The Ukrainian invasion weighs heavily on Americans at this time in history. It is hard to stop writing about the situation. This past week, one bright spot was when two Ukrainian Neptune missiles sank the Russian Black Sea flagship “Moskva,” named after the historic city. There is a famous song, Moonlight over Moscow a music staple of that city.
Russia is warning the United States about sending sophisticated weapons to Ukraine; those missiles and the technology of how to strike a Russian warship in the Black Sea sounds like Americans may be stepping up to the plate.
It will be a world tragedy if NATO and the UN allow Kyiv, a beautify, historic city, to be destroyed. We will be featuring a story of a young Ukrainian woman who comes from a Ukraine dairy farm asking for financial help for that state’s dairy industry. She relates that they may have to slaughter the dairy herds if the war continues.
Kudos to readers if you made it through the trilogy of the GOP state assembly held in Colorado Springs last Saturday. As a follow-up, last week Ron Hanks was criticizing State GOP chair Kristi Burton Brown on not giving a platform to the group that attempted to change the assembly rules to cast paper ballots rather than the electronic hand-held devices distributed to delegates by their county chairmen. By late afternoon the 3700 delegates were languishing through the eight GOP governor nominations and speeches. Still to go in the late afternoon was the highlight of the day with six nominations and speeches by U.S. Senate candidates. To change the rules and go to paper ballots would take a two-thirds vote. Brown called a vote with the rule change motion failing. But, the ballot proponents came back two more times with paper ballot demands. She wisely, and bravely, stood her ground as assembly chair, ruling them out of order.
The electronic devices worked extremely well, showing the voting numbers on the screen counting as delegates voted to the number of allocated delegates voting. The votes were tabulated accurately in minutes, not days.
Brown responded to Hank’s criticisms saying that he should be happy as he was the only survivor of the electronic balloting, attaining slightly over the necessary 30 percent vote count to make the primary ballot June 28.
Bottom line, some Republicans are questioning electronic voting devices that created such a stir in the 2020 election. Paper ballots would have been a nightmare in timely distribution and counting procedures. The assembly rule change motion would have derailed the entire voting process that was concluded by late Saturday afternoon.
In case you are wondering about the wording of a state assembly versus a state convention. State political conventions are only held on presidential election years when delegates attend the state convention and elect delegates to the national presidential conventions. Assemblies are always on the non-presidential election years.
GOP Legislator, Ron Hanks, will face Denver construction company owner, Joe O’Dea, in the June primary election. The winner will face incumbent U.S. Senator Michael Bennet, according to recent media reports he already has a war chest of over $6 million dollars. O’Dea petitioned onto the ballot. Otherwise Hanks would have been unchallenged for the Nov. 8 general election ballot. Former United States Senator Hank Brown has endorsed O’Dea for the senate nomination.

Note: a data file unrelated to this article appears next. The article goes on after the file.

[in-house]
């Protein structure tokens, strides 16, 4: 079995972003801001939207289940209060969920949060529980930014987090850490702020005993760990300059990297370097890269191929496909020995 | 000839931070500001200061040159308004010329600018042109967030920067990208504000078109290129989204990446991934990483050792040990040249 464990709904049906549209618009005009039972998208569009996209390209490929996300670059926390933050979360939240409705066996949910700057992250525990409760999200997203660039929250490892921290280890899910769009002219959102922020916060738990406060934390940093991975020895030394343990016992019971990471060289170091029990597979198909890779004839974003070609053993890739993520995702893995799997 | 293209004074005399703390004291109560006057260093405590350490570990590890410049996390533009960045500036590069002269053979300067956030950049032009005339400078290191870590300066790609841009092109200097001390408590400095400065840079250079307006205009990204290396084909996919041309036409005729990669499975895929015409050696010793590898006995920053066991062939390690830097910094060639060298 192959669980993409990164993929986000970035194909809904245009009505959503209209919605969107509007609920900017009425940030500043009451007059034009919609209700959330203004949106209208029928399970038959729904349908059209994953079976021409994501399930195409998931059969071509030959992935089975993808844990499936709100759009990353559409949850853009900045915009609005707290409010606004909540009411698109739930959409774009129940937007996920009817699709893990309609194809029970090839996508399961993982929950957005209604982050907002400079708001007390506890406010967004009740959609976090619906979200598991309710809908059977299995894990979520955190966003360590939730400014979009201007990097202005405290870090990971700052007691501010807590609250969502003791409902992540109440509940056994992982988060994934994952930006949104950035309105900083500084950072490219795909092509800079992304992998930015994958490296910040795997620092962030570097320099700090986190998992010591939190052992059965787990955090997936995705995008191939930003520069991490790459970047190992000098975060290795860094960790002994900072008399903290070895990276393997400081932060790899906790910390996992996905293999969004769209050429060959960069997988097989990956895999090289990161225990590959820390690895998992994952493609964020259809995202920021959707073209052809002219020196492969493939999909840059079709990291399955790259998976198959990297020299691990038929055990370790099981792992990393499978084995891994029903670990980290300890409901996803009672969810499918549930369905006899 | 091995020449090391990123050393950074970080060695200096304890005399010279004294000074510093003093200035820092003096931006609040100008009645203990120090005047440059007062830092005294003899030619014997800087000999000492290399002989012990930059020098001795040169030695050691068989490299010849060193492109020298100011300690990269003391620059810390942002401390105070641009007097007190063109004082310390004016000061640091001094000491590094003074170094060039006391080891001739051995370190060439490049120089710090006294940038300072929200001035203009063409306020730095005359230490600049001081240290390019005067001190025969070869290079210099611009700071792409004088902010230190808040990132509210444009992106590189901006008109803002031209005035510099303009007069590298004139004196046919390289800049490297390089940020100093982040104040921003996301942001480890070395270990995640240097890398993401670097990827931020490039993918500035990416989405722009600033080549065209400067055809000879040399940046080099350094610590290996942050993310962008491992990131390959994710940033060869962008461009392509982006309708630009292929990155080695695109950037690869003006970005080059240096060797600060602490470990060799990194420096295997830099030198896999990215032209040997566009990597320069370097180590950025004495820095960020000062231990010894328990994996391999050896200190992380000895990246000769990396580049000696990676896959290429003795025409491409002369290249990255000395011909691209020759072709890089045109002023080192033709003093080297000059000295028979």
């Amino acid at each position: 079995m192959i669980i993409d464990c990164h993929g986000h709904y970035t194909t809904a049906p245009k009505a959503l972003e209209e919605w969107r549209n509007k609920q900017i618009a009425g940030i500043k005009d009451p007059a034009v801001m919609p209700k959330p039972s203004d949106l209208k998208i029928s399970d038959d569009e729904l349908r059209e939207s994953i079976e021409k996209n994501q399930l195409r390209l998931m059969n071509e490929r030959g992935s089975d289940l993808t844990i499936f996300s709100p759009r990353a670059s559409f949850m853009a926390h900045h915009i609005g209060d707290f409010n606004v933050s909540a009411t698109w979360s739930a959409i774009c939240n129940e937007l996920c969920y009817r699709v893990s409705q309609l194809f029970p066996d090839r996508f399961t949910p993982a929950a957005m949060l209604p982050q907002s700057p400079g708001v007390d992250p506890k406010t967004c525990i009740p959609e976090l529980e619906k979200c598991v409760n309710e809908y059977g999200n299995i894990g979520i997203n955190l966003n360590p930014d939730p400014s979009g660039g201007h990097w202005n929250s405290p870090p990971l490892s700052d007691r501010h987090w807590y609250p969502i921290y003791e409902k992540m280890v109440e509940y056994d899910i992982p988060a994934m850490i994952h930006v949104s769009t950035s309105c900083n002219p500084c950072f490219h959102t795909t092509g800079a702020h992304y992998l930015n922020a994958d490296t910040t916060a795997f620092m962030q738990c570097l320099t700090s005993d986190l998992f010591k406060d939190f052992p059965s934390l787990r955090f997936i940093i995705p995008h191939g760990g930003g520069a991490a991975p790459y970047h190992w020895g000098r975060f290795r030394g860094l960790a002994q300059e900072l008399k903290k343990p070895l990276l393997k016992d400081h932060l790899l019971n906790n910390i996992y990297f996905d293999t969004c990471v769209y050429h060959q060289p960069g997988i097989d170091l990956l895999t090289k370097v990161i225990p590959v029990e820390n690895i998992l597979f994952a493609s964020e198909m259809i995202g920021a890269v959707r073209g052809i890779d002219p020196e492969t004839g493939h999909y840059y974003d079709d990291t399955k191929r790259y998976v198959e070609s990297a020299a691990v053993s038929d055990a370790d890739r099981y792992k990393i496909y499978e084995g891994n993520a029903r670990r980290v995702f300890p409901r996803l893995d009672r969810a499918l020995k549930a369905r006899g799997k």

I have a story about Bennet whom I’ve known since he was Denver School Superintendent. Bennet is now finishing his sixth year as Colorado’s senior senator.
It was during the winter, prior to his election to the Senate, that we had a serious winter snowstorm that dumped two feet of snow on the metro area. I was fortunate to be driving an all-wheel drive SUV that could plow through the snow. I was the only person able to deliver newspapers to the post office and vending machines that day.
I came up the alley behind the Denver Public school administration building and in the alley was a BMW with three men attempting to push the stranded “Beamer” through the several feet of deep snow. It was an impossible task, and the car was mired in the deep wet snow. One of the vehicle pushers was then Supt. Bennet. He was wearing leather loafers , no hat or gloves, and looking very cold and distressed. We were able to push the stalled car back out of the alley into the parking lot, and I told Michael,“Jump in, I’ll take you home.”
We plowed through the deep snow, and unplowed roads, trekking to the school leader’s home, somewhere in the Washington Park area to his circle drive front door. He was forever grateful for my rescue and whenever I see the Senator we laugh about that experience.
Bennet, Hanks, or O’Dea, only one will be the next United Senator joining Senator Hickenlooper in Washington D.C. next January.
Along with the Senate race, voters will have to choose eight congressional leaders this year, with one new 8th district due to population gains. There will be hard-fought races in all the redrawn Congressional Districts.
Along with the national races there are three candidates still standing for governor, Democrat incumbent Jerald Polis; top assembly GOP vote receiver Greg Lopez, former Mayor of Parker, and Trump administration appointee; and Heidi Ganahl, the only statewide elected Republican office holder who has served as a University of Colorado Regent.
Regarding the June 28th primary, registered Democrats will received Democratic primary ballots. Registered Republicans will receive Republican primary ballots. Unaffiliated voters will receive both the Democratic and Republican primary ballots and can vote either one, but not both. Casting that vote will not impact the unafiliated status. This is because of Proposition 108 passed by voters in 2016.
Let the games begin!